How do I know how much English my students know?

How do I know how much English my students know?

Reflective Diary submitted by Max, Madrid.

There are several different ways that one can evaluate how much English a student knows.

Firstly, one can evaluate ones level via small talk at the beginning of a lesson. By asking them simple questions you are able to gather whether their level of English corresponds with their supposed level. Although this is a good indicator, you do not want to spend more than 3/4 minutes on small talk and therefore an accurate extraction of their speaking level is never exact.
Another way in which you can evaluate how much English a student knows is by putting them through a level test. The CEFR, also known as ‘The Common Framework of Reference for Languages’ is the system that has been put in place to determine which level a student should come under. It ranges from A1 (Starter or Beginner) – C2 (proficient or master). This is very accurate way of determining what level a student has.

Case Study — Evaluating a student.

I will take an example I had from last week. This student came into the school and wanted to start lessons, so, my boss asked me to evaluate him through the method of a level test. I took his answers from his basic writing test and went through to my Classroom.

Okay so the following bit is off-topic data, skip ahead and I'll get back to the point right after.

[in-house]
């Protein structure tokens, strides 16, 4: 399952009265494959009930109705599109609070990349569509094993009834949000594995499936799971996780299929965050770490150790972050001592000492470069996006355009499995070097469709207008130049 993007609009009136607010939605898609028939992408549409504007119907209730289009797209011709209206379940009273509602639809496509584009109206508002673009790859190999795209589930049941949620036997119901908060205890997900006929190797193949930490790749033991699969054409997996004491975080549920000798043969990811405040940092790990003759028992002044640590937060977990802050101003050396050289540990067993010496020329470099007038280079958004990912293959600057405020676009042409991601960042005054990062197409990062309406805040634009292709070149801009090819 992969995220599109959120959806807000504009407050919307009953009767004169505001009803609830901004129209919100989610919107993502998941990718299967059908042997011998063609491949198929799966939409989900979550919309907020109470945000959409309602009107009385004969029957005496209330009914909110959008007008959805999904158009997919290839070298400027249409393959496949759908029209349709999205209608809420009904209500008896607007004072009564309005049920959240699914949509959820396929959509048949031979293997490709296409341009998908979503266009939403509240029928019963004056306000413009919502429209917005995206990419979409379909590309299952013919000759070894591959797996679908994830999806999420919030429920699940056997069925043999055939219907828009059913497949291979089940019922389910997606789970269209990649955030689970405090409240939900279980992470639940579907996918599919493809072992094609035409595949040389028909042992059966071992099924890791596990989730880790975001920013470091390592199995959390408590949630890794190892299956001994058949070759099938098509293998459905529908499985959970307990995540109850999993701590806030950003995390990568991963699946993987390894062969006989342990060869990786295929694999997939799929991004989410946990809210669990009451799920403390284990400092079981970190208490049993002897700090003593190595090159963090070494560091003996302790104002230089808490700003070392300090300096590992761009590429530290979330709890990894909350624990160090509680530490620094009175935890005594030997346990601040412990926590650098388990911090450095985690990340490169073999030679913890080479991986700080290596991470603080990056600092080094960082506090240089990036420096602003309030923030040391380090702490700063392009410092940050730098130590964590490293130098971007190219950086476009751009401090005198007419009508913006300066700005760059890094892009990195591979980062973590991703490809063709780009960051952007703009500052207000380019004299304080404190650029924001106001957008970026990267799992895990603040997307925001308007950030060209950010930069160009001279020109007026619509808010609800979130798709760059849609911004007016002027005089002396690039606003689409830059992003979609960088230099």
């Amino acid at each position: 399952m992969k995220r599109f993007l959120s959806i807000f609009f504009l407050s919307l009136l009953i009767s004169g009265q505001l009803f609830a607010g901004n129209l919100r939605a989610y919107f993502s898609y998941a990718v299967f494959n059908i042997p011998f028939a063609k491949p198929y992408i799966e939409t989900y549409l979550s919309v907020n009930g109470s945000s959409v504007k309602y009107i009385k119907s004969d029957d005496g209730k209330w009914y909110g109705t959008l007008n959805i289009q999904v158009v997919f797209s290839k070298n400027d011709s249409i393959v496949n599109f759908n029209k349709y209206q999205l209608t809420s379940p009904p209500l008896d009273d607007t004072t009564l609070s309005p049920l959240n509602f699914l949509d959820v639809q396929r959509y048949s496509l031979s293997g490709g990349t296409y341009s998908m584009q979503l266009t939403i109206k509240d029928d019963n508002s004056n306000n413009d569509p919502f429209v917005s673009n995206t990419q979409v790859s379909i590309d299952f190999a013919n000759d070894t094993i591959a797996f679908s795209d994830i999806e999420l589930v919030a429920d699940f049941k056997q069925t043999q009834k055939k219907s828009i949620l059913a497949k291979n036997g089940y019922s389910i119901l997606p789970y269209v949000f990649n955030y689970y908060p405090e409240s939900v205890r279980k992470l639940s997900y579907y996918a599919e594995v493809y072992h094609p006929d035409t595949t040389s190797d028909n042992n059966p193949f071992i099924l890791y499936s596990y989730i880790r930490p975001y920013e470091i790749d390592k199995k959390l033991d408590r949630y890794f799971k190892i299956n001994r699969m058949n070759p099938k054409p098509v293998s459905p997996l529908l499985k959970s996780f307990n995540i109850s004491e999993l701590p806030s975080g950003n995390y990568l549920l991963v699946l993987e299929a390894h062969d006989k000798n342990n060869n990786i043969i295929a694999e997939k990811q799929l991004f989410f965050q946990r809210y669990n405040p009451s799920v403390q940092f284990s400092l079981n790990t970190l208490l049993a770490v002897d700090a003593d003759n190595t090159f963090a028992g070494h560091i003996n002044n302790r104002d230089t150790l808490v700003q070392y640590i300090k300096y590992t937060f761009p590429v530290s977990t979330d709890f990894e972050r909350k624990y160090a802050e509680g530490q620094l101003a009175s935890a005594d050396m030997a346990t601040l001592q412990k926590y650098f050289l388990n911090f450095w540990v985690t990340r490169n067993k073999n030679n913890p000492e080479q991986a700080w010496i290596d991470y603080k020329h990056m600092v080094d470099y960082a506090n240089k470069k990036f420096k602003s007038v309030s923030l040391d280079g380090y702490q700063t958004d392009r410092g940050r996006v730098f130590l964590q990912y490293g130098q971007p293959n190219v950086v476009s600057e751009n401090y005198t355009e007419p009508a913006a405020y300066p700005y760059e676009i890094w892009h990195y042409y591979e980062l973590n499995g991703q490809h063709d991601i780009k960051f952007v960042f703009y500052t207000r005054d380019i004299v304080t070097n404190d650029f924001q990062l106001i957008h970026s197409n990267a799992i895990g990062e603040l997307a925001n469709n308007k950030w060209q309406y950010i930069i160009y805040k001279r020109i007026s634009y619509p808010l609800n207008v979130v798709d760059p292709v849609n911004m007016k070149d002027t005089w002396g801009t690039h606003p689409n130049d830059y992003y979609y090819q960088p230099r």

I started by introducing myself and asking him to tell me a little about himself. Then we proceeded to correct his written work. I noticed immediately that he was making consistent mistakes where the passive voice was concerned.

I then proceeded to ask him some questions in present past and future tenses. He was able to answer all of the questions however, with limited vocabulary. I also noticed that his pronunciation of ED ending were inconsistent. At this point it seemed to me like he was fitting the profile of someone who had a B1 level. I made this decision because of the fact that although his basic tenses were correct, he was unable to expand on his ideas easily and he had trouble with the passive voice and ED endings. As a result, I was able to accurately access his ability and enrol him at our school starting at B1.

Although in this example the level seemed to present itself easily, there are definitely some challenges that present themselves. There are two problems I have faced with level test.

The first being that the student already thinks he/she knows her level and is disappointed by an evaluation. I had one example of this and it was incredibly uncomfortable. I had to refer her to my boss as she was incredibly unhappy, however, I think I managed the situation well.

Secondly, the next re- occurring problem is that people have a very good level of English but only in speaking. You therefore evaluate them correctly on the information given however, when they presented with a text they are unable to engage with it. The lesson therefore becomes an exercise in negotiation and explaining meaning which is not the aim of a speaking lesson necessarily.


  • www.tefltrainer.com
  • https://www.ets.org/s/about/pdf/ell_guidelines.pdf